Lopetegui was perhaps most famous on these shores for the controversial end to his time as Spain boss – being enceremoniously booted from the national team job just days before the 2018 World Cup after lining himself up a plum move to Real Madrid after the tournament.

While the Real job didn’t work out, he went on to win the Europa League with Sevilla in 2020, and replaced Bruno Lage as Wolves manager during the 2022 World Cup break.

12. Aston Villa – Unai Emery, November 1 2022

Former Arsenal boss Emery returned to Spain after his bruising 18 months in north London. With Villarreal, he won his fourth Europa League title, reached a Champions Leaggue semi-final – knocking out Juventus and Bayern Munich along the way – and turned down a new Saudi-powered Newcastle. Eventually it was Aston Villa that tempted him back to the Premier League.

11. Brighton – Roberto De Zerbi, September 18 2022

Brighton manager, Roberto De Zerbi

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Roberto De Zerbi earned favour at Brighton when his first win came in the form of a 4-1 drubbing of Chelsea, managed by their former gaffer Graham Potter. It’s not a huge surprise then, that he has already outlasted Potter’s reign in London.

After several clubs in his native Italy, including a three-year stretch at Sassuolo, De Zerbi’s promising time at Shakhtar Donetsk was cut short as a result of the Russian invasion of Ukraine.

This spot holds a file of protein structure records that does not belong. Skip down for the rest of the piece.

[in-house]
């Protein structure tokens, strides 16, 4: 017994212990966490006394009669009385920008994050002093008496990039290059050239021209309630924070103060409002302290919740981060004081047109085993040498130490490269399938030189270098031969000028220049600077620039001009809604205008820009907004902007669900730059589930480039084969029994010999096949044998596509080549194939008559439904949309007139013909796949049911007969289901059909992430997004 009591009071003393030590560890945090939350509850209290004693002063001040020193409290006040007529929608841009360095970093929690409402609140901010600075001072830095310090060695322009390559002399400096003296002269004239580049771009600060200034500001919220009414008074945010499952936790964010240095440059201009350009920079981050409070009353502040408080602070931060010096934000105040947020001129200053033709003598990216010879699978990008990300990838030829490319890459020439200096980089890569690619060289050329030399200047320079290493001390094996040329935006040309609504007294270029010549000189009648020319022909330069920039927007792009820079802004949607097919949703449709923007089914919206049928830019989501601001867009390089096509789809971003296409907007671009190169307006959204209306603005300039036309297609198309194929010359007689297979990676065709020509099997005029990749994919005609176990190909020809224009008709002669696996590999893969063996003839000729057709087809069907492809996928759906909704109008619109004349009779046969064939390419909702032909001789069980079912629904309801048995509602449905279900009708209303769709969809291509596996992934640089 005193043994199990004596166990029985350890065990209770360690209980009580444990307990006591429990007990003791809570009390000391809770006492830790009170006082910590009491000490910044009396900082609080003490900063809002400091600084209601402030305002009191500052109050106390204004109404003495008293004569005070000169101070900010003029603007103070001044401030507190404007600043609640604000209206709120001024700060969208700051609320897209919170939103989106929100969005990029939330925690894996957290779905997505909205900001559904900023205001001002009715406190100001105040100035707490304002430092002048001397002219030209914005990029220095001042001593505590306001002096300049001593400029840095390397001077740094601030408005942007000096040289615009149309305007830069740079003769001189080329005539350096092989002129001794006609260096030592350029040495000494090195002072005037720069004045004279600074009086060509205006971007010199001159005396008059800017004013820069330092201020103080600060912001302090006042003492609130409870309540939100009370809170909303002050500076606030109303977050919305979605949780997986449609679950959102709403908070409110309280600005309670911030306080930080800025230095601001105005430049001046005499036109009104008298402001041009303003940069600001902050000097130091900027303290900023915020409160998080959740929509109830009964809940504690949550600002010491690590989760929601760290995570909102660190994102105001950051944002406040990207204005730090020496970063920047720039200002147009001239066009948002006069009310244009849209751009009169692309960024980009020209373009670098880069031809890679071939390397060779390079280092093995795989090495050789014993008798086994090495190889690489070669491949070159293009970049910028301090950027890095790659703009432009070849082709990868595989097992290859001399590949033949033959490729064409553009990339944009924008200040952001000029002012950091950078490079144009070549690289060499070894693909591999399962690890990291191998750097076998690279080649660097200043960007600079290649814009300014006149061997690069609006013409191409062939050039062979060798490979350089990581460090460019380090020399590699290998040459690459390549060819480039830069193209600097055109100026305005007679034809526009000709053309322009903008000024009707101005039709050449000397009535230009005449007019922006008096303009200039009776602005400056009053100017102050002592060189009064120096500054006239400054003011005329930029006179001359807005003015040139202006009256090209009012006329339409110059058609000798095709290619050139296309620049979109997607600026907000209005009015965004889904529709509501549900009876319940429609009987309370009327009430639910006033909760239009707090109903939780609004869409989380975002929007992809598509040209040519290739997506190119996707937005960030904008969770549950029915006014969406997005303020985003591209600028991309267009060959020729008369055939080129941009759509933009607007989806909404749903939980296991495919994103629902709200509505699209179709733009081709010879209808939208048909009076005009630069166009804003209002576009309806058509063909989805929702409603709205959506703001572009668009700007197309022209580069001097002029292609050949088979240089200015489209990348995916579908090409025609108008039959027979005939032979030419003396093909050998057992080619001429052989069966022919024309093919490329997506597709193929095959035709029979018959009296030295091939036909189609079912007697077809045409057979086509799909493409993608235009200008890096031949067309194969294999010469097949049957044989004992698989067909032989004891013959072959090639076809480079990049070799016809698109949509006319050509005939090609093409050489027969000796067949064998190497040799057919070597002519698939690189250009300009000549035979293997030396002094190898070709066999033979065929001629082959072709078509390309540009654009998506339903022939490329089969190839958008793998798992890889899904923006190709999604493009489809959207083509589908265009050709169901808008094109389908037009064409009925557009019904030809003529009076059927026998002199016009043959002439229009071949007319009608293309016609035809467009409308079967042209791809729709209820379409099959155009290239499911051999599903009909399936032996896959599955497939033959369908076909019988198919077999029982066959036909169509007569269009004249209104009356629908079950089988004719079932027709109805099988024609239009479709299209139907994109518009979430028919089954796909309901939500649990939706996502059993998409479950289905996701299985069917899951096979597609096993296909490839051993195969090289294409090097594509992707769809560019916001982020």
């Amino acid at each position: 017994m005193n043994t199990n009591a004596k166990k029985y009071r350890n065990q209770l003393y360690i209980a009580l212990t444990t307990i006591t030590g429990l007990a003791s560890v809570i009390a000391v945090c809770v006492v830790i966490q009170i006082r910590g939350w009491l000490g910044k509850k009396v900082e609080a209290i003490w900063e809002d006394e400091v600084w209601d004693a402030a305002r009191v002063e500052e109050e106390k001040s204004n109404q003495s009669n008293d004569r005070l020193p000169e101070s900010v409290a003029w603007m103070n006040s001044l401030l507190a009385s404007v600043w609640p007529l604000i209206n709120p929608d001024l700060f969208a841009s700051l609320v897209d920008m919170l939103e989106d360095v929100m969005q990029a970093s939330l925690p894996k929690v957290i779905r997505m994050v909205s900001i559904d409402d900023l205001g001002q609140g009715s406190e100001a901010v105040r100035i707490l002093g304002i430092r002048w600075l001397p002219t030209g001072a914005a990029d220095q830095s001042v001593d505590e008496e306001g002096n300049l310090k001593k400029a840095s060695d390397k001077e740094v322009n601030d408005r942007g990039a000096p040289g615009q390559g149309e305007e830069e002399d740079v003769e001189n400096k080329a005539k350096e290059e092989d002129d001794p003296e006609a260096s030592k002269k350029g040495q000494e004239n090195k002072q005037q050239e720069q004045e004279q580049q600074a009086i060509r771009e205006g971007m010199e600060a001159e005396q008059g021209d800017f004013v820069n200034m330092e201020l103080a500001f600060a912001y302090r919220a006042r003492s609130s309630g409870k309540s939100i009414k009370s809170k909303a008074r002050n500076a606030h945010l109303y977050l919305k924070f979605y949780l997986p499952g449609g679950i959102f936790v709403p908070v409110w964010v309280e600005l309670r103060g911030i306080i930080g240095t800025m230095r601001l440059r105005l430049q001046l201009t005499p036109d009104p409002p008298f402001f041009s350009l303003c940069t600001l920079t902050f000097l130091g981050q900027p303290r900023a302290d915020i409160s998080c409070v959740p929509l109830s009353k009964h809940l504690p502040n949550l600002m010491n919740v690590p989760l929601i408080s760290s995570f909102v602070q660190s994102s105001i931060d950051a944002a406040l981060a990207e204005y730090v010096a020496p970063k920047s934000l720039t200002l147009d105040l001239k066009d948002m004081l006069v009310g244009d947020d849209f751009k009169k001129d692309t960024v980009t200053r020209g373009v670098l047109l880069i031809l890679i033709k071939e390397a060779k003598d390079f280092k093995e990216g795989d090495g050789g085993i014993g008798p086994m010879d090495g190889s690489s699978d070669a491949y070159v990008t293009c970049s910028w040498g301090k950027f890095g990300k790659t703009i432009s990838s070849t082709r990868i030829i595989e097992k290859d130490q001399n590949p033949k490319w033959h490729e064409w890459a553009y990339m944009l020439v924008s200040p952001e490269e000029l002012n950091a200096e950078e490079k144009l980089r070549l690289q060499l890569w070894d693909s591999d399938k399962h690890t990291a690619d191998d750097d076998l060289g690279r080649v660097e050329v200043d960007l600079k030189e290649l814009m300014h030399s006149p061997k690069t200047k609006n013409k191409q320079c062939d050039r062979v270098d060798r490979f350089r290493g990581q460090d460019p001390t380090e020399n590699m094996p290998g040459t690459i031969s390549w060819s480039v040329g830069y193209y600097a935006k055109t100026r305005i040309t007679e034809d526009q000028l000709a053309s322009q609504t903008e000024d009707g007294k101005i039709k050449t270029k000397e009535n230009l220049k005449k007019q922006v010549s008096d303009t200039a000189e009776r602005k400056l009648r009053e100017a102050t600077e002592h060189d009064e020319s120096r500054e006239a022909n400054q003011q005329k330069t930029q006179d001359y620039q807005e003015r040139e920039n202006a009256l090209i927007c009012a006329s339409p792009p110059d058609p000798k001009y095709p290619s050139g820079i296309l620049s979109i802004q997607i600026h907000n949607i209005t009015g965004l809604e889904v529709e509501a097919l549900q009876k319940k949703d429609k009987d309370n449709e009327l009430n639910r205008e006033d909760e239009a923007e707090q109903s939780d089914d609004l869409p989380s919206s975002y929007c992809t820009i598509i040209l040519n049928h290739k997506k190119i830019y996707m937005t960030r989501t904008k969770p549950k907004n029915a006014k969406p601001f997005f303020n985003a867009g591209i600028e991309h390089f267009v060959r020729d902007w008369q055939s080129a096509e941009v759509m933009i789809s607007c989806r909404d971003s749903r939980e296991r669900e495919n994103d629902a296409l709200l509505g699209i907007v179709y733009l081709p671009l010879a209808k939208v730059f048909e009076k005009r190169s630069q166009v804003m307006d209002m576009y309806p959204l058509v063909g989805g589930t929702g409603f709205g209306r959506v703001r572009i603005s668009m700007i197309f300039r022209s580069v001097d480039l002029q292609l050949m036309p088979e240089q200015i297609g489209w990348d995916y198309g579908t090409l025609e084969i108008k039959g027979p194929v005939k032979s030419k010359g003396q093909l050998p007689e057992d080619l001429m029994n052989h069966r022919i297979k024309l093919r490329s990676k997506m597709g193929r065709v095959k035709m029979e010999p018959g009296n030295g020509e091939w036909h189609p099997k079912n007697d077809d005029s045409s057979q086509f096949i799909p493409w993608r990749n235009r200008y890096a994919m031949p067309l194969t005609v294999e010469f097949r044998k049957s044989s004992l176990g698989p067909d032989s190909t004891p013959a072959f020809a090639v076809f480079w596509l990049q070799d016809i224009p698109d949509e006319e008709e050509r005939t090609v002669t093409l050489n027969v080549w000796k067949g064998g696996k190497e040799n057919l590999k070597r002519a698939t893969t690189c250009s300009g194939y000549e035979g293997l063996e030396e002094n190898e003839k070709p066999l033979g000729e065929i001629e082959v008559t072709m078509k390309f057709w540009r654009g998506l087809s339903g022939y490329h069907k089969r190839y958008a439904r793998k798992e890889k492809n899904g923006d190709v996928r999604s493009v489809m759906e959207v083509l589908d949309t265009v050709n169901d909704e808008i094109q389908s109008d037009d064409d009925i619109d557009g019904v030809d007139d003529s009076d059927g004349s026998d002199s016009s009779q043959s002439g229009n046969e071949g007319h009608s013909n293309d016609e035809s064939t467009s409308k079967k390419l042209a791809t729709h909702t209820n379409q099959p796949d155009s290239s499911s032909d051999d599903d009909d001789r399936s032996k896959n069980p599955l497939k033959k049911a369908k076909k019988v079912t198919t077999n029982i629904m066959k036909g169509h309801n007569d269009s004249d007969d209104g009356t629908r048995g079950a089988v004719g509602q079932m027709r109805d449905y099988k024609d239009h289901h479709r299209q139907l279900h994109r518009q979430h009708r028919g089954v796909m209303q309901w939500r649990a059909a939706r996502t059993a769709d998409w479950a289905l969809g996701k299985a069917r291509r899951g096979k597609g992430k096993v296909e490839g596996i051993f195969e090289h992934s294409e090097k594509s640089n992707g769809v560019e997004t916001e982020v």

So his move to the Seagulls was a little out of left-field, but has put him on the radar of bigger clubs.

10. Bournemouth – Gary O’Neil, August 30 2022

Bournemouth's English manager Gary O'Neil reacts during the English Premier League football match between Arsenal and Bournemouth at the Emirates Stadium in London on March 4, 2023.

(Image credit: GLYN KIRK/AFP via Getty Images)

O’Neil joined Bournemouth as a senior first team coach under Jonathan Woodgate in 2020, and remained to work under Scott Parker.

Following Parker’s departure, O’Neil stepped up to become caretaker manager, and after a good run of form, earned himself an 18-month contract as head coach during the mid-season World Cup break.

9. Manchester United – Erik ten Hag, May 23 2022

Erik ten Hag poses with the Carabao Cup after Manchester United's win over Newcastle at Wembley.

(Image credit: Getty Images)

Is this right? It feels like Erik ten Hag just arrived in Manchester, but he’s already in the top 10 for longest-serving Premier League managers.

Ten Hag signed a three-year contract in 2022, and the early signs suggest he could be around for some time yet, clinching the EFL Trophy as his first piece of silverware in February 2023.

8. Newcastle – Eddie Howe, November 8 2021

Eddie Howe

(Image credit: PA)

Howe had spent 11 years at Bournemouth over two stints on the south coast, guiding them to three promotions and five years in the Premier League. 

His Newcastle career has a long way to go to beat that, but signs on the pitch – as well as his popularity with the fans – suggest he could be there a long while yet.

7. Nottingham Forest – Steve Cooper, September 21 2021

Nottingham Forest head coach Steve Cooper during Leicester City 4-0 Nottingham Forest in the Premier League on 3 October, 2022 at the King Power Stadium, Leicester, United Kingdom

(Image credit: Plumb Images/Leicester City FC via Getty Images)

Turnarounds don’t come much better than this. Cooper took over in September, with Forest rock-bottom of the Championship. In May, he guided them to a play-off victory and a long-awaited return to the Premier League, before penning a well-deserved contract extension to 2025.

There's semi-regular speculation about his future, but Forest fans seem keen to hang on to him.

6. Fulham – Marco Silva, July 1 2021